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5. Will you help us recruit them? Put a “yes” or “no by each name above. What other employees “look good on the surface” at your former firm, but wouldn’t be a fit here?

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3. D. Other What are the best business and technical practices at your former firm? Please list in descending order of importance. (This is an optional question, if your attorneys approve it.)

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The Next Step: What Should You Do With the Information? After the new hire completes the new-hire questionnaire, analyze it in order to identify what you did right or wrong. Don’t forget to feed the information back to those involved in recruiting at both the corporate and the departmental level, so that they can also learn. You might also consider offering a referral bonus to the new hire if the individuals that are identified are hired within months. You can also ask new hires to fill out:

  • A “what motivates and frustrates me” questionnaire
  • A “what are my job expectations and development needs” questionnaire
  • A “what is the best way to manage me” questionnaire

The information from these different questionnaires can help you better understand, develop and motivate your new employee.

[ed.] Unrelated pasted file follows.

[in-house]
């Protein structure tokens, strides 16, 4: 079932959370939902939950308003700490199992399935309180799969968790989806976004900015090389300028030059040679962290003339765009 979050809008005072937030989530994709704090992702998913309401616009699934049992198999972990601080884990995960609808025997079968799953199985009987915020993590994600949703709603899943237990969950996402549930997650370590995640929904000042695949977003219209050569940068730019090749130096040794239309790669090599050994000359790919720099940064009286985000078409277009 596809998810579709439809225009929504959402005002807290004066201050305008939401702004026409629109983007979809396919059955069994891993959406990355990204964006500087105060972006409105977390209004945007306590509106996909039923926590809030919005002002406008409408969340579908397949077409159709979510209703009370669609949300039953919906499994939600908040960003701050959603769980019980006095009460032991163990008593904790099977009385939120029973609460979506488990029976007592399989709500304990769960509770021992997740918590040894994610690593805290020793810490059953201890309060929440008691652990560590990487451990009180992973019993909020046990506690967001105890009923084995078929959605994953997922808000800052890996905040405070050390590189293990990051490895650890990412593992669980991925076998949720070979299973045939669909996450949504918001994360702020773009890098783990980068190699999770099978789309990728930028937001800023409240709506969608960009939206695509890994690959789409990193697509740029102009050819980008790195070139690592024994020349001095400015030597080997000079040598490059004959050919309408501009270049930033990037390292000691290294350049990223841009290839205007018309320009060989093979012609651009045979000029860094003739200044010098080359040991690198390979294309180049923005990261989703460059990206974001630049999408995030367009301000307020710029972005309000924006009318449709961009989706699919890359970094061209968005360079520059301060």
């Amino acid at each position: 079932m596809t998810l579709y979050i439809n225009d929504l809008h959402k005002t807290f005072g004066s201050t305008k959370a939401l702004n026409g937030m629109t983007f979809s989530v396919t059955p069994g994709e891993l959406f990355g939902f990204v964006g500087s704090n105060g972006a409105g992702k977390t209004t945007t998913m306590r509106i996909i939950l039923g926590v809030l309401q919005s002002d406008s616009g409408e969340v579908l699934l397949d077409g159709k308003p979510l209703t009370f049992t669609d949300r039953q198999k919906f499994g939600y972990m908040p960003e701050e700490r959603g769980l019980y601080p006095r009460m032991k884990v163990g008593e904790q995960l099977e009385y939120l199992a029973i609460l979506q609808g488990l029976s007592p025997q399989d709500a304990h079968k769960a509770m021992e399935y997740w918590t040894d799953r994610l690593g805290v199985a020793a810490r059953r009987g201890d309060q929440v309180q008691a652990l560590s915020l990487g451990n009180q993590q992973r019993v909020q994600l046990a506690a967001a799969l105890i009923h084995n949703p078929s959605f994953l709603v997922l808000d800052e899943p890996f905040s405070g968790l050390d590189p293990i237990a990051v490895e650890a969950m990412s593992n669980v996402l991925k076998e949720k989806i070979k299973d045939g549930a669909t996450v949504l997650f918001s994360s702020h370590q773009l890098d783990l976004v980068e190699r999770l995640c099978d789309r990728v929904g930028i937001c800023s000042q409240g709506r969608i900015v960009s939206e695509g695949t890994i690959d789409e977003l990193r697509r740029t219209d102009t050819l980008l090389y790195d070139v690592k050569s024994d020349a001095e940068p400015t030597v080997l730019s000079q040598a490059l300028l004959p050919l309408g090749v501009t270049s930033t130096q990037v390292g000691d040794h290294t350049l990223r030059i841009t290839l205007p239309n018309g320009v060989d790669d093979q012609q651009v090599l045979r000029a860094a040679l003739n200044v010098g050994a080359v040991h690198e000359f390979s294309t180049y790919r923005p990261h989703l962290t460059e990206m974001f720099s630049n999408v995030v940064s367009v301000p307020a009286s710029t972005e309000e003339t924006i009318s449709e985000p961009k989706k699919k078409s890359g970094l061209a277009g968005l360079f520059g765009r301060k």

Dr. John Sullivan, professor, author, corporate speaker, and advisor, is an internationally known HR thought-leader from the Silicon Valley who specializes in providing bold and high-business-impact talent management solutions.

He’s a prolific author with over 900 articles and 10 books covering all areas of talent management. He has written over a dozen white papers, conducted over 50 webinars, dozens of workshops, and he has been featured in over 35 videos. He is an engaging corporate speaker who has excited audiences at over 300 corporations/ organizations in 30 countries on all six continents. His ideas have appeared in every major business source including the Wall Street Journal, Fortune, BusinessWeek, Fast Company, CFO, Inc., NY Times, SmartMoney, USA Today, HBR, and the Financial Times. In addition, he writes for the WSJ Experts column. He has been interviewed on CNN and the CBS and ABC nightly news, NPR, as well many local TV and radio outlets. Fast Company called him the "Michael Jordan of Hiring," Staffing.org called him “the father of HR metrics,” and SHRM called him “One of the industry's most respected strategists." He was selected among HR’s “Top 10 Leading Thinkers” and he was ranked No. 8 among the top 25 online influencers in talent management. He served as the Chief Talent Officer of Agilent Technologies, the HP spinoff with 43,000 employees, and he was the CEO of the Business Development Center, a minority business consulting firm in Bakersfield, California. He is currently a Professor of Management at San Francisco State (1982 – present). His articles can be found all over the Internet and on his popular website www.drjohnsullivan.com and on staging.ere.net. He lives in Pacifica, California.